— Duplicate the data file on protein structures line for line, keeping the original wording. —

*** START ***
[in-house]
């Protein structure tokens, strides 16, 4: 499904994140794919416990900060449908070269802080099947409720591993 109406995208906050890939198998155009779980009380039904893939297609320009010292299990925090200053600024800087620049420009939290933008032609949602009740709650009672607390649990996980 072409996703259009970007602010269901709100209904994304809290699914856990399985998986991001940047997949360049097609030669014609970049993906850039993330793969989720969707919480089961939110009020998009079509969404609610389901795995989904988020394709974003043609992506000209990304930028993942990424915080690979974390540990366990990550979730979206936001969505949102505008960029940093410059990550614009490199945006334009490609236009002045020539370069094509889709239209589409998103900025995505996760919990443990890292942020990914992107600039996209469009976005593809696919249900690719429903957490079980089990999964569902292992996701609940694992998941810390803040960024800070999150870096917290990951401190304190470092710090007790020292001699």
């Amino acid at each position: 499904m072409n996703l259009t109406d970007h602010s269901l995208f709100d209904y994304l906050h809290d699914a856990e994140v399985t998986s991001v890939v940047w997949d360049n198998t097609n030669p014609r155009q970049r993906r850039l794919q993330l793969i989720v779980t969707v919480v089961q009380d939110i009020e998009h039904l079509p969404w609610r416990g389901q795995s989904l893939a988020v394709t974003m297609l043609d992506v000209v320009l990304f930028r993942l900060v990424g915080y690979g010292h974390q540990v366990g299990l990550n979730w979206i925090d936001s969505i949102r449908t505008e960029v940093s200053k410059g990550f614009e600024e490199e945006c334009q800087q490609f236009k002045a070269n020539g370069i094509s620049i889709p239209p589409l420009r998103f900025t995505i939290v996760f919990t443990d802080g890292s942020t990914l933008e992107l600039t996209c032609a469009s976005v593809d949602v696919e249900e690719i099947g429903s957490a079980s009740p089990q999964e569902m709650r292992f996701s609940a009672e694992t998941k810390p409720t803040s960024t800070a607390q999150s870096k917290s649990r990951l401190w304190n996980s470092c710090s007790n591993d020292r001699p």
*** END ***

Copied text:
[in-house]
């Protein structure tokens, strides 16, 4: 499904994140794919416990900060449908070269802080099947409720591993 109406995208906050890939198998155009779980009380039904893939297609320009010292299990925090200053600024800087620049420009939290933008032609949602009740709650009672607390649990996980 072409996703259009970007602010269901709100209904994304809290699914856990399985998986991001940047997949360049097609030669014609970049993906850039993330793969989720969707919480089961939110009020998009079509969404609610389901795995989904988020394709974003043609992506000209990304930028993942990424915080690979974390540990366990990550979730979206936001969505949102505008960029940093410059990550614009490199945006334009490609236009002045020539370069094509889709239209589409998103900025995505996760919990443990890292942020990914992107600039996209469009976005593809696919249900690719429903957490079980089990999964569902292992996701609940694992998941810390803040960024800070999150870096917290990951401190304190470092710090007790020292001699």
């Amino acid at each position: 499904m072409n996703l259009t109406d970007h602010s269901l995208f709100d209904y994304l906050h809290d699914a856990e994140v399985t998986s991001v890939v940047w997949d360049n198998t097609n030669p014609r155009q970049r993906r850039l794919q993330l793969i989720v779980t969707v919480v089961q009380d939110i009020e998009h039904l079509p969404w609610r416990g389901q795995s989904l893939a988020v394709t974003m297609l043609d992506v000209v320009l990304f930028r993942l900060v990424g915080y690979g010292h974390q540990v366990g299990l990550n979730w979206i925090d936001s969505i949102r449908t505008e960029v940093s200053k410059g990550f614009e600024e490199e945006c334009q800087q490609f236009k002045a070269n020539g370069i094509s620049i889709p239209p589409l420009r998103f900025t995505i939290v996760f919990t443990d802080g890292s942020t990914l933008e992107l600039t996209c032609a469009s976005v593809d949602v696919e249900e690719i099947g429903s957490a079980s009740p089990q999964e569902m709650r292992f996701s609940a009672e694992t998941k810390p409720t803040s960024t800070a607390q999150s870096k917290s649990r990951l401190w304190n996980s470092c710090s007790n591993d020292r001699p």